Recently, Western State Colorado University’s club rugby programs have exemplified this. In 2017, the men’s team went 6-2 in the Division II collegiate Rocky Mountain Rugby League, losing twice to No. 1-seeded Montana State University.
On Oct. 15, 2017, Western and Montana State squared off for the first time in the season and played with such class and dignity that the referee who officiated the game, Dan Hattrup, sent an email after the 20-12 Montana State victory to the president of each school praising the men for their sportsmanship.
“This game [rugby] has been part of my life for now 25 years; I've seen professionalism come in at the highest level, and a loss at every level of what drew me to the game when I was the same age as many of the students playing today: brotherhood and a positive attitude regardless of win or loss,” Hattrup said in his email. “The kids were knocking the tar out of each other as only teenagers and young adults with no sense of self-preservation can, and then they were laughing, helping each other up from the hit. …
“We see every day on TV in professional games where abusing your opponent, taunting a team, trash talking each other or a referee is acceptable and part of ‘sport.’ We know that it isn't. Your student-athletes not only know such actions have no place in a game–they have shown exemplary behavior every time I have seen them, accepting calls, moving on in the game, and working harder to overcome any mistakes.”
Western President Gregory Salsbury was so impressed that he forwarded the email to the entire Western community.
“In an era when commercialism and a ‘win at all costs’ attitude have contaminated many venues, it is refreshing to see athletes playing purely for the love of the game, their school, the competition, the challenge and the comradery,” Salsbury said in his reply to Hattrup’s email.
As the men’s rugby squad has made improvements, so have their female counterparts.
“The women's rugby team has grown more as a functioning unit than they have in the past,” said Charles Newton, head coach of the women’s team. “This season marks the first season they have ever gone on a four-game winning streak, and a three-game shutout scoring over 170 points in those three games. After our first game [when] we scored 118 unanswered points, we could really see the progress that this team has made.”
Recent Western graduate and former women’s rugby player Talitha Beattie touched on the benefits of club sports beyond scoring and winning streaks.
“Playing rugby while at Western rounded out my whole experience as a student and I loved every moment of it,” Beattie said. “I came to Western as a transfer student, and joining a club sports team was an awesome way to make friends and find my place in the Western community. I felt an immediate sense of belonging on the team.”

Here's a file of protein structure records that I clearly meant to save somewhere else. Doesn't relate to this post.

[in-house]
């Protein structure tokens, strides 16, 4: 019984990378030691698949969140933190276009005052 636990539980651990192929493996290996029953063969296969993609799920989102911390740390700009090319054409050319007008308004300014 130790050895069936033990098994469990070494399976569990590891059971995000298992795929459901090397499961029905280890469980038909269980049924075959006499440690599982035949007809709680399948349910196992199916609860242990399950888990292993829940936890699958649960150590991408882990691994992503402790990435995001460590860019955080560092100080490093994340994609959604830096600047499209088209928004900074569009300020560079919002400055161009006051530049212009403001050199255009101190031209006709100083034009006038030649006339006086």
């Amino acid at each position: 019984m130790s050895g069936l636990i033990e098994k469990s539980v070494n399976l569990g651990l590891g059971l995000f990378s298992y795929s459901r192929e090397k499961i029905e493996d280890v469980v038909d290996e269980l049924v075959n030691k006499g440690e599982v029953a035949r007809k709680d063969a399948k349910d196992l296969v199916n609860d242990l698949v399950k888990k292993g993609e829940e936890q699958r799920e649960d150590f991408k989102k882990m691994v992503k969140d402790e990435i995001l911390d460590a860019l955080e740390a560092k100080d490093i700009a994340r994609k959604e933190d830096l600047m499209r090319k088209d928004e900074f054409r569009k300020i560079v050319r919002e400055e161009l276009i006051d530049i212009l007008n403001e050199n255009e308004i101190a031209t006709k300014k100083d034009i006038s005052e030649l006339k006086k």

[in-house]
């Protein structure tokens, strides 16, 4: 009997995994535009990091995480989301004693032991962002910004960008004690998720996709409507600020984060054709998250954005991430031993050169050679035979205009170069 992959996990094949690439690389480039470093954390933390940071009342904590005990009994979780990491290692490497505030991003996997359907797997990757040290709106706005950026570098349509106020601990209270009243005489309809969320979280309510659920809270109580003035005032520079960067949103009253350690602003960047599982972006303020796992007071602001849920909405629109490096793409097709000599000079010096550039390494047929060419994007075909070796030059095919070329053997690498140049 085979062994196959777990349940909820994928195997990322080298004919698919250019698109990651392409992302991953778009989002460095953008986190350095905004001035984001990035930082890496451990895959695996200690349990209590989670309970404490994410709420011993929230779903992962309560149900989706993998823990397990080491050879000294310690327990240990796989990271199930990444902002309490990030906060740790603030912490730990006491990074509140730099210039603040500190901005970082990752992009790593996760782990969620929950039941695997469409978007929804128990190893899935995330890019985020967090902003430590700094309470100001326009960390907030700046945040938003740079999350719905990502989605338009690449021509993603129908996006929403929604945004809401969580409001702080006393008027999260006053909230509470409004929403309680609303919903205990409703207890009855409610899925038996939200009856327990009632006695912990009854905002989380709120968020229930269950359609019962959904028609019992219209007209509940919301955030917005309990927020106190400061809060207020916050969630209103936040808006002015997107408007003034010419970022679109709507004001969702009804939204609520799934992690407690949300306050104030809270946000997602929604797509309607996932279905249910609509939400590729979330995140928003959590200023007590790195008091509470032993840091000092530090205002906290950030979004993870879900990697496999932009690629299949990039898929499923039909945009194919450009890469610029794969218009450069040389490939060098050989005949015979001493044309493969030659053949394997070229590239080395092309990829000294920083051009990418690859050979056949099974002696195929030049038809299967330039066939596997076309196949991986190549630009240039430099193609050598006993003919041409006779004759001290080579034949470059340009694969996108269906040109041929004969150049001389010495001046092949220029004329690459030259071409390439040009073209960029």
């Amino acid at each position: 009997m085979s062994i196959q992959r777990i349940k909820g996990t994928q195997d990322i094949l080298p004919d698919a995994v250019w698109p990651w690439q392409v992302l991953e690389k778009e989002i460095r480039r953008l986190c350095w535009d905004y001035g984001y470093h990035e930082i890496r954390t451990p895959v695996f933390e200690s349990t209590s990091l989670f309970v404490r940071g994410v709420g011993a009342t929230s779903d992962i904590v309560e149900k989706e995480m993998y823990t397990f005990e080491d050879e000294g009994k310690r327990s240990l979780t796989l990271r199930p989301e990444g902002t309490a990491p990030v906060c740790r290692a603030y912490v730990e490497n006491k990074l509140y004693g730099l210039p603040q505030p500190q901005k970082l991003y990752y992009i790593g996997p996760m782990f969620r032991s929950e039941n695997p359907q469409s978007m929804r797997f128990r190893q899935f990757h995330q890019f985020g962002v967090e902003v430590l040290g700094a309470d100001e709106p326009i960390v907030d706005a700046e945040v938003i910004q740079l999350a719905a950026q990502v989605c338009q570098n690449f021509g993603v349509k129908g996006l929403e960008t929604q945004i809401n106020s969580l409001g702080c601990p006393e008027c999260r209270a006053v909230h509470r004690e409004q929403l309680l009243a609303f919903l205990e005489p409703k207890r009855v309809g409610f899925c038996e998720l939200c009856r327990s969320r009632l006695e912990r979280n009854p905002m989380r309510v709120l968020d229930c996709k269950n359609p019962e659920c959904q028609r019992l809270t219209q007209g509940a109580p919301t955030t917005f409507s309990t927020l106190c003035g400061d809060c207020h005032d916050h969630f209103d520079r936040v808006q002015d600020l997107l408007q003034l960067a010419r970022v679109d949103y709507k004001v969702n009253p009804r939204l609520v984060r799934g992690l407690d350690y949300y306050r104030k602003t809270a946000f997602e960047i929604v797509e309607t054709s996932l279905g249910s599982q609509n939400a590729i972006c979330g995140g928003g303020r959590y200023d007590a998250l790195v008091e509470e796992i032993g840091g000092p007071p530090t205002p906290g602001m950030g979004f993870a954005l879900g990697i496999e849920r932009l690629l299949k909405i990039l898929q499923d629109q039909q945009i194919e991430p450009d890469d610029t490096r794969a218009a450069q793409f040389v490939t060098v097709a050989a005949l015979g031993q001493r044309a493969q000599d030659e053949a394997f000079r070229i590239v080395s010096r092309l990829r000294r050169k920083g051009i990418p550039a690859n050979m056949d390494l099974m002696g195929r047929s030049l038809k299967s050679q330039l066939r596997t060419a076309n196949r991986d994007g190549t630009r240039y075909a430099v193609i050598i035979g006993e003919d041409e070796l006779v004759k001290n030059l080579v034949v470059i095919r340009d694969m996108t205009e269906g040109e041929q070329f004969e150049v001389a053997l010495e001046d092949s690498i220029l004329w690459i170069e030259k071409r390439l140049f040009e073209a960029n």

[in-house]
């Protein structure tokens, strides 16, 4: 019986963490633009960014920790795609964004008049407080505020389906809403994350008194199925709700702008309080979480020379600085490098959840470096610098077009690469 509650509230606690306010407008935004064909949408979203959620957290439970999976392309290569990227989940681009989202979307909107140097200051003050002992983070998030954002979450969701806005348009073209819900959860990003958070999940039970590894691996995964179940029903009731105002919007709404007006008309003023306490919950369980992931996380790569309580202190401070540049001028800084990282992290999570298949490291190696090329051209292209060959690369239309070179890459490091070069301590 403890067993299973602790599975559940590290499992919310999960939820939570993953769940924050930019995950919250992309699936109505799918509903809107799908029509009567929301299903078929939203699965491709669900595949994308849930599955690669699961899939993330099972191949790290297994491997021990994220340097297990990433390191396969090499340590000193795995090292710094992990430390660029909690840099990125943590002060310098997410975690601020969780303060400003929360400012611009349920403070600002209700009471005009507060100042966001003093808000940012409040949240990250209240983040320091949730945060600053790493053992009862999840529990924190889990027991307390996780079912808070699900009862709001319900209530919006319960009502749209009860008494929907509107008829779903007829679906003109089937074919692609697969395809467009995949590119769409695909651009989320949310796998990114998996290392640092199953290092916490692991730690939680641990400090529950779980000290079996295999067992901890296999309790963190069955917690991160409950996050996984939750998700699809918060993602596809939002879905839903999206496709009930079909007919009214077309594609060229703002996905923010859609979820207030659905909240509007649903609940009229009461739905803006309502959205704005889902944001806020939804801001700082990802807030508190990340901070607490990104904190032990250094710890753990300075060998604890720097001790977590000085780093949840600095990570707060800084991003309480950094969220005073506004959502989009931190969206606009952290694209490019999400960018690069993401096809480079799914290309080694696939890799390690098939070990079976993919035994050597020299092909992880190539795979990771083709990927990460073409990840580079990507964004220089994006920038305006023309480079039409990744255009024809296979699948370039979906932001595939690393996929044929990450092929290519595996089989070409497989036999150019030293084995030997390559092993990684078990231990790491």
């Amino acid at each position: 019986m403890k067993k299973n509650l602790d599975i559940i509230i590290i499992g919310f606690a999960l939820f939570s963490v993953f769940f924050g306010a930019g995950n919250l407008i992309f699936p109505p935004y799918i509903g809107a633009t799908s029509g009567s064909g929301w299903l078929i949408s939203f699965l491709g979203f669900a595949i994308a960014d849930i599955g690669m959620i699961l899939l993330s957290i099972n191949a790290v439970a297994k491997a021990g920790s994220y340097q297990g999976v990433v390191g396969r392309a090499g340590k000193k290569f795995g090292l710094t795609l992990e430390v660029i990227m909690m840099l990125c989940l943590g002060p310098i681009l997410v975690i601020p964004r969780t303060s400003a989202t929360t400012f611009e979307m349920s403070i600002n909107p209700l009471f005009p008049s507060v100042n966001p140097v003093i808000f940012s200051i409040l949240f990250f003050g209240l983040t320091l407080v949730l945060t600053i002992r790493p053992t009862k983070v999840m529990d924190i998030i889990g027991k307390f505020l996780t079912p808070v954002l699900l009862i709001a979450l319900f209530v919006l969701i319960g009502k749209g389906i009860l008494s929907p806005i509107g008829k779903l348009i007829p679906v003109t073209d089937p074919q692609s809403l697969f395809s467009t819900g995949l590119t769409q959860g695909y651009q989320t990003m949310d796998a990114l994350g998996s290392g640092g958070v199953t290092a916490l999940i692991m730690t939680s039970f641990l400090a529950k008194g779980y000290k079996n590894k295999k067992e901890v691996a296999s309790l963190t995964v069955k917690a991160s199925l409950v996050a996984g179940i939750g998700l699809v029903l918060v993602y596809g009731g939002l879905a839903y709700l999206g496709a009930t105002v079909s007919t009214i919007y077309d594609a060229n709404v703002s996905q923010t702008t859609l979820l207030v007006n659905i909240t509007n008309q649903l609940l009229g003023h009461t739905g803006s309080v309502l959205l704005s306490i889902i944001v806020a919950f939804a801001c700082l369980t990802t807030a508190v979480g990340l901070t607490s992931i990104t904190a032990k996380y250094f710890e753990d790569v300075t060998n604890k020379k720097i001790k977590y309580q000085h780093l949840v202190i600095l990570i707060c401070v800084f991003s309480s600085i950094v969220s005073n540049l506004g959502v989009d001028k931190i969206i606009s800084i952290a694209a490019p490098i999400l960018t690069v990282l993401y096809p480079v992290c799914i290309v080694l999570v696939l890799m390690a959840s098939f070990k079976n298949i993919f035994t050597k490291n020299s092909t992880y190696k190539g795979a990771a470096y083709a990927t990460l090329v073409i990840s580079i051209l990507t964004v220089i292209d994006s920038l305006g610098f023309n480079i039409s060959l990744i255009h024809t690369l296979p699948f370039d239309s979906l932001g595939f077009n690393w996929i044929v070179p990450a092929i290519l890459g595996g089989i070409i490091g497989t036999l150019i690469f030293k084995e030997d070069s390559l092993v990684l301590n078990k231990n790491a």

Club sports at Western differ from NCAA sports. With club sports, almost any student can join. And unlike NCAA sports, club sports often require student-athletes to pay dues and/or fundraise.
“The club sports department has minimal funding, so club teams must work to gather sponsorships, fundraise and pay individual dues in order to participate and cover expenses,” said Ryan White, Western’s recreation sports coordinator. “Each club team has a leadership structure. At the least they have a club president [volunteer position] who works with me to accomplish administrative work for the club [waiver collection, roster management, dues collection and policy enforcement].
“We define club sport success based on student success, and that is measured how a student develops over their time within a club sport. There are a lot of different things that impact students, especially here at Western where students are super involved. I was a student here; I know what that’s like.”
Another advantage to club sports is students gaining real-world experience and resume-worthy skills--which are particularly useful when looking for that first job out of college.
“It’s great to be able to see a student go from a freshman to a junior,” said White, “and they’re a club president or they’re managing a team and doing administrative tasks, and they’re overseeing groups of management, getting real-world job experience and applicable, transferable skills through a position of just overseeing a club team, and that’s really exciting.
“Take a look at what the club sports, specifically the men’s rugby team. They went from not having the best reputation, to one that is a solid reputation in this town, across Colorado and even parts of Montana. [They’re] a solid team [and] a great group of guys.”
While club sports may not be as recognized as NCAA athletics, that does not mean the athletes do not work as hard. Student-athletes in Western’s club sports are required to serve 60 hours per team as volunteers, as a way of giving back.
Club sports, just like any other sport program, require discipline, resilience and determination in order to be successful. These skills transfer over into life and work in the “real world.” Being a student-athlete can be hard, but it can be easier knowing a group of great of people behind you that you are fortunate enough to call your teammates.
“Everybody who plays a sport loves to win, and every coach loves to have a winning record,” Newton said. “That doesn't matter to me. What I value the most about being a coach is that I get to share my adoration of the sport with others who are excited to learn. Rugby isn't about being the biggest, fastest, hardest hitting and aggressive person on the field–although it doesn't hinder a player or team when they are. Rugby is a game of wit, the more you know [about] rugby, the more dangerous a player you really are.”
Story by Caitlin Gleason. Photo by Eric Phillips and Dave Tweed Photography.